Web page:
Details: The Health Silk Road "is not a multilateral institution per se," said Rolland. "It’s more a hub-and-spoke organism, like the 17+1 model: China at the center, with multiple bilateral arms extending outwards."

The big picture: China is seeking to position itself as a global leader that can be relied on in times of crisis.

  • The BRI, and its affiliated Health Silk Road, are both a rhetorical and an organizational means of defining the economic and geopolitical relationship between China and other countries as that of magnanimous leader and grateful followers.

Go deeper: A China-centric 21st century

4. What I'm reading

Deadly silence: China didn’t warn public of likely pandemic for 6 key days (Associated Press)

  • New documents obtained by the AP show that Xi Jinping knew the novel coronavirus was transmissible between people by mid-January but didn't warn the public for six more days — a key period of time when about 3,000 more people in Wuhan became infected.

Health and influence: How WHO became China's coronavirus accomplice (Foreign Policy)

  • A key quote in the piece from Steve Tsang, director of the China Institute at the SOAS University of London: “I thought the greatest success of the Chinese party-state was in getting the WHO to focus on the positive sides of China’s responses and ignore the negative sides of the responses. ... With the WHO presenting China’s responses in a positive light, the Chinese government is able to make its propaganda campaign to ignore its earlier mistakes appear credible.”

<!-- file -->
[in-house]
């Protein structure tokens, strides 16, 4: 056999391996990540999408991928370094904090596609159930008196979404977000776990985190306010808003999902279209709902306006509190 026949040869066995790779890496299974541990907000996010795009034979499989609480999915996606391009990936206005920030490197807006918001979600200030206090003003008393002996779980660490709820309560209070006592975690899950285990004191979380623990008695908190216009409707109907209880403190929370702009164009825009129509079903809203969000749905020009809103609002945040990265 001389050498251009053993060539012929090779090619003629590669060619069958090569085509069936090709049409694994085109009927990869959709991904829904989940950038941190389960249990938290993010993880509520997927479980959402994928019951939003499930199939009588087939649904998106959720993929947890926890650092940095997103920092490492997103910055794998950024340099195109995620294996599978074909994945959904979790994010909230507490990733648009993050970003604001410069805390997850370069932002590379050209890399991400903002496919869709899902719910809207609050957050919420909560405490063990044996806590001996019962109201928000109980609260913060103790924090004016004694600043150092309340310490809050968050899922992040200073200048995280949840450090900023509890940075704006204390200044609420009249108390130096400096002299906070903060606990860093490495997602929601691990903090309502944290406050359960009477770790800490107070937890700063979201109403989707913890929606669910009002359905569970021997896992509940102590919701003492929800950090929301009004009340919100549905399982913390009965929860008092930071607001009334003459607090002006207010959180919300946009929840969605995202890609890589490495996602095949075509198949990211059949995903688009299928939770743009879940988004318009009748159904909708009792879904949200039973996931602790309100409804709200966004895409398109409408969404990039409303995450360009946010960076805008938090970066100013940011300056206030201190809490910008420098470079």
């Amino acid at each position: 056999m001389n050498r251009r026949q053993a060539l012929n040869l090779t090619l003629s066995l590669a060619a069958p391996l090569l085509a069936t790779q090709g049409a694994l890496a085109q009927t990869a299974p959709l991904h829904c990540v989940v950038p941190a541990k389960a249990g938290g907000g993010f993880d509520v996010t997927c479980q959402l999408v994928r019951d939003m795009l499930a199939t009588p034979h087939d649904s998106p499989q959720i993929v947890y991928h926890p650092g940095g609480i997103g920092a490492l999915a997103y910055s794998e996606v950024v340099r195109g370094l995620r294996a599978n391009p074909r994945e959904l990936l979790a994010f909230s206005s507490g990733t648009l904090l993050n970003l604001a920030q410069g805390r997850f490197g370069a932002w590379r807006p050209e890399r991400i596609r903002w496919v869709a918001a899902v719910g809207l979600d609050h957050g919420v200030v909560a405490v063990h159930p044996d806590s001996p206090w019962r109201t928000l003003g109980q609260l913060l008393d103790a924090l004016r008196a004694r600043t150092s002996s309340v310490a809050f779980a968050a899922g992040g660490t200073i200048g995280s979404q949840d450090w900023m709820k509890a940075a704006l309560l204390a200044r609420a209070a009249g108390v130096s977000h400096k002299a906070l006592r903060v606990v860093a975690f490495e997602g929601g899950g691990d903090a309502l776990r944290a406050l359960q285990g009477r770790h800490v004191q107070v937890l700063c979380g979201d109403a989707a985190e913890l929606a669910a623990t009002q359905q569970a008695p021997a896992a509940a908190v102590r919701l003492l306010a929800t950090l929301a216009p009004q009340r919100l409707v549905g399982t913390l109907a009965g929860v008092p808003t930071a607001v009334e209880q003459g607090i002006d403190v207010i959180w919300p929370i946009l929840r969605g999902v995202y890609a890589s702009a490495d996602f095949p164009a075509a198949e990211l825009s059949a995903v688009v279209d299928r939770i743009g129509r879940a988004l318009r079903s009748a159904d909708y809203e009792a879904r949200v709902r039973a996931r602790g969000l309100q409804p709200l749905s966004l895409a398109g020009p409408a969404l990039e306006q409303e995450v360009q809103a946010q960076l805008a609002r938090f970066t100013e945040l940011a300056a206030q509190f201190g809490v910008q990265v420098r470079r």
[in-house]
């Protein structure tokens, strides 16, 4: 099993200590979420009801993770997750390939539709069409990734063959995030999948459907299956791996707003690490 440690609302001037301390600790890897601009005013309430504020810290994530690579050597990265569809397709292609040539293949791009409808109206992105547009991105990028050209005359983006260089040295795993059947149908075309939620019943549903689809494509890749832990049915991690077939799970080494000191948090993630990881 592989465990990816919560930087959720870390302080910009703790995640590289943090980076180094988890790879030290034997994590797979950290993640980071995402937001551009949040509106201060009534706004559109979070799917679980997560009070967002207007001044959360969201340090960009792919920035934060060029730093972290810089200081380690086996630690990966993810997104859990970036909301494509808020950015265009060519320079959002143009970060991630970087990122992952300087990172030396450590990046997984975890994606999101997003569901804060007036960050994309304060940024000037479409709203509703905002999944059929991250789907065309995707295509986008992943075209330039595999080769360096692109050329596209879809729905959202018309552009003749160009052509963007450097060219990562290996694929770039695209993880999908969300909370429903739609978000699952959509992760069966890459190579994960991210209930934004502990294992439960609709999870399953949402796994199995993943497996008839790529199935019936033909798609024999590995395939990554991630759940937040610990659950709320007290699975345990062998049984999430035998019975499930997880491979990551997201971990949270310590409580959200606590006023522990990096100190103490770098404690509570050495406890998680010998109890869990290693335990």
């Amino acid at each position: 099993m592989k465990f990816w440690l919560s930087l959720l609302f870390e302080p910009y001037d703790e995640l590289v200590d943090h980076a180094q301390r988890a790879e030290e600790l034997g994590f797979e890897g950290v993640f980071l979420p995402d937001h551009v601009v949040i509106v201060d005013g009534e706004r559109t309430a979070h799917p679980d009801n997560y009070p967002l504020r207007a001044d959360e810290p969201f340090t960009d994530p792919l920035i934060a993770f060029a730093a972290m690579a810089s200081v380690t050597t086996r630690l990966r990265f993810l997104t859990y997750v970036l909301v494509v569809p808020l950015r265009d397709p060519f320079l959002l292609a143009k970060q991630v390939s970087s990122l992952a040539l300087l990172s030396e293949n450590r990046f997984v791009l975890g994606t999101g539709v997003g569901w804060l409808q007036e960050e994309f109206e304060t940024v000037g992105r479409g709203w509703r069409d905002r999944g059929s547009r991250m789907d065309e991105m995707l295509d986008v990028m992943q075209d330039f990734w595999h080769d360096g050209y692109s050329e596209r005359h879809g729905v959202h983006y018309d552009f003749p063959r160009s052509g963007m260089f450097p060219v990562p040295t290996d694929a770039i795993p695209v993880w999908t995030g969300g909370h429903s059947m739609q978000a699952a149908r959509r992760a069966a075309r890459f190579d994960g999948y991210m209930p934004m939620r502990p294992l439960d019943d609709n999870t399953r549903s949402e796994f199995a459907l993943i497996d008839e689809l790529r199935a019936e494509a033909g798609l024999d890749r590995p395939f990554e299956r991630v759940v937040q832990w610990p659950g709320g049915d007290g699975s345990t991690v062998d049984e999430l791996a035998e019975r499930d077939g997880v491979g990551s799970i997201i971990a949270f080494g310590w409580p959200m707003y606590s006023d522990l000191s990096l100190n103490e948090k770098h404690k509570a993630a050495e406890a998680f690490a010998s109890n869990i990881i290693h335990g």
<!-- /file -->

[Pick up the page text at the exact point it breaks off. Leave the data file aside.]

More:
What goes around: Infodemic infects Chinese-Russian relations (EurasiaNet)

  • "Somewhat ironically, a major source of the friction is a lack of candor concerning the pandemic. ... Anger is now building in China over a growing perception that Russian authorities have deliberately concealed the extent of the pandemic in Russia."

Dear Beijing: International open letter against the CCP’s rule by fear — and its accomplices (European Values Center for Security Policy)

  • Members of parliament and former government officials from several European nations, along with academics and researchers, have issued an open letter denouncing China's coronavirus cover-up, related detentions and information suppression.

5. 1 sports thing: Michael Jordan wins trademark suit in China

The Qiaodan brand logo is displayed at a Qiaodan store in Hangzhou in China's Zhejiang province, Dec. 8, 2016. Credit: STR/AFP via Getty Images

After eight years' worth of court battles, Michael Jordan has won the fight against a Chinese sportswear company calling itself "Qiao Dan" — Jordan's name in Chinese — and using a logo with a silhouette of a jumping man similar to Jordan's own logo.

  • Chinese trademark law differs from U.S. law. It typically grants rights to the entity that first filed the trademark application, rather than the entity that first used the name.
  • Another famous American whose name has been used in China to sell everything from toilets to condoms? Donald Trump.